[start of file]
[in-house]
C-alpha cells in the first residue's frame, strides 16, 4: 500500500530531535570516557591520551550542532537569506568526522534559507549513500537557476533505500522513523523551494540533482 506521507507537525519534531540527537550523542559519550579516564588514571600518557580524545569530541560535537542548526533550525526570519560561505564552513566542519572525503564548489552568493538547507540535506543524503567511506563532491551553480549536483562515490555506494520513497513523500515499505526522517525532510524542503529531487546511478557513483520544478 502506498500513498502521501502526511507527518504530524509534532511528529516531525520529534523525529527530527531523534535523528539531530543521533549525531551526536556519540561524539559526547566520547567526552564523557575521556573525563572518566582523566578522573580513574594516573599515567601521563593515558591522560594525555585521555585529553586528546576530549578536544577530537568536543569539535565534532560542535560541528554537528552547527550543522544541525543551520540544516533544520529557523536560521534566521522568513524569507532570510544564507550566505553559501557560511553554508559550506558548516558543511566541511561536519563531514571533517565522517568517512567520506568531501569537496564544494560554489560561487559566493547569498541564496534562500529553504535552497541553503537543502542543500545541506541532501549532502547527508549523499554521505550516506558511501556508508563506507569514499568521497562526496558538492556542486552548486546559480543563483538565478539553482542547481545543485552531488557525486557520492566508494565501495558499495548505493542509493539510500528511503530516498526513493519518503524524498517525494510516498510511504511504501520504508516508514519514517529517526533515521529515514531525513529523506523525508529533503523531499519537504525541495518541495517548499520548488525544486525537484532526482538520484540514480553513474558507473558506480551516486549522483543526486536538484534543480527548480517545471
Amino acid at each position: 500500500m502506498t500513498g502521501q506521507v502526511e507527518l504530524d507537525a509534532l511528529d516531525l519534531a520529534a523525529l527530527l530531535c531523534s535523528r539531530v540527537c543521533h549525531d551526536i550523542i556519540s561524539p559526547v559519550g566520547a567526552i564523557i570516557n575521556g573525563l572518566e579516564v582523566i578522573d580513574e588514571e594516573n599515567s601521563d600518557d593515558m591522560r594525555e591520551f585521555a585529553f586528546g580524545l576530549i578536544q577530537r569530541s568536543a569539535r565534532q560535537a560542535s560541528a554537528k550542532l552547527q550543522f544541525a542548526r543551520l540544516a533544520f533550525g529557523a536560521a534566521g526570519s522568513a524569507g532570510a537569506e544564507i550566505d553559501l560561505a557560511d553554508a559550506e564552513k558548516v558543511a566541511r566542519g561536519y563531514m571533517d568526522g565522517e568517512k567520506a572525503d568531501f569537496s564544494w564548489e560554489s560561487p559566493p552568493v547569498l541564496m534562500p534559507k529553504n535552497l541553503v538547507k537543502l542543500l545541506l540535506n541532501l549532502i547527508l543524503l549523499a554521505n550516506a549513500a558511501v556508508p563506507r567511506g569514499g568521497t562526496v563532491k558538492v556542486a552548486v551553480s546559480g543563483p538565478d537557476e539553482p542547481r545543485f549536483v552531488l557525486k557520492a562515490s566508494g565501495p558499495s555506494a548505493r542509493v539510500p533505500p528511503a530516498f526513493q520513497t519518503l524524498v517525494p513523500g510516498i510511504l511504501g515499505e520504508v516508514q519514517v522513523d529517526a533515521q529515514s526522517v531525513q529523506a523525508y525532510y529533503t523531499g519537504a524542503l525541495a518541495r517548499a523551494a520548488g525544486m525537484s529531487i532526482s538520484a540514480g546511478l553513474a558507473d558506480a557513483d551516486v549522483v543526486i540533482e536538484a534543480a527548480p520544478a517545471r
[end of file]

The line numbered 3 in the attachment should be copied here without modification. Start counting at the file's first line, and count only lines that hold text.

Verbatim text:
Amino acid at each position: 500500500m502506498t500513498g502521501q506521507v502526511e507527518l504530524d507537525a509534532l511528529d516531525l519534531a520529534a523525529l527530527l530531535c531523534s535523528r539531530v540527537c543521533h549525531d551526536i550523542i556519540s561524539p559526547v559519550g566520547a567526552i564523557i570516557n575521556g573525563l572518566e579516564v582523566i578522573d580513574e588514571e594516573n599515567s601521563d600518557d593515558m591522560r594525555e591520551f585521555a585529553f586528546g580524545l576530549i578536544q577530537r569530541s568536543a569539535r565534532q560535537a560542535s560541528a554537528k550542532l552547527q550543522f544541525a542548526r543551520l540544516a533544520f533550525g529557523a536560521a534566521g526570519s522568513a524569507g532570510a537569506e544564507i550566505d553559501l560561505a557560511d553554508a559550506e564552513k558548516v558543511a566541511r566542519g561536519y563531514m571533517d568526522g565522517e568517512k567520506a572525503d568531501f569537496s564544494w564548489e560554489s560561487p559566493p552568493v547569498l541564496m534562500p534559507k529553504n535552497l541553503v538547507k537543502l542543500l545541506l540535506n541532501l549532502i547527508l543524503l549523499a554521505n550516506a549513500a558511501v556508508p563506507r567511506g569514499g568521497t562526496v563532491k558538492v556542486a552548486v551553480s546559480g543563483p538565478d537557476e539553482p542547481r545543485f549536483v552531488l557525486k557520492a562515490s566508494g565501495p558499495s555506494a548505493r542509493v539510500p533505500p528511503a530516498f526513493q520513497t519518503l524524498v517525494p513523500g510516498i510511504l511504501g515499505e520504508v516508514q519514517v522513523d529517526a533515521q529515514s526522517v531525513q529523506a523525508y525532510y529533503t523531499g519537504a524542503l525541495a518541495r517548499a523551494a520548488g525544486m525537484s529531487i532526482s538520484a540514480g546511478l553513474a558507473d558506480a557513483d551516486v549522483v543526486i540533482e536538484a534543480a527548480p520544478a517545471r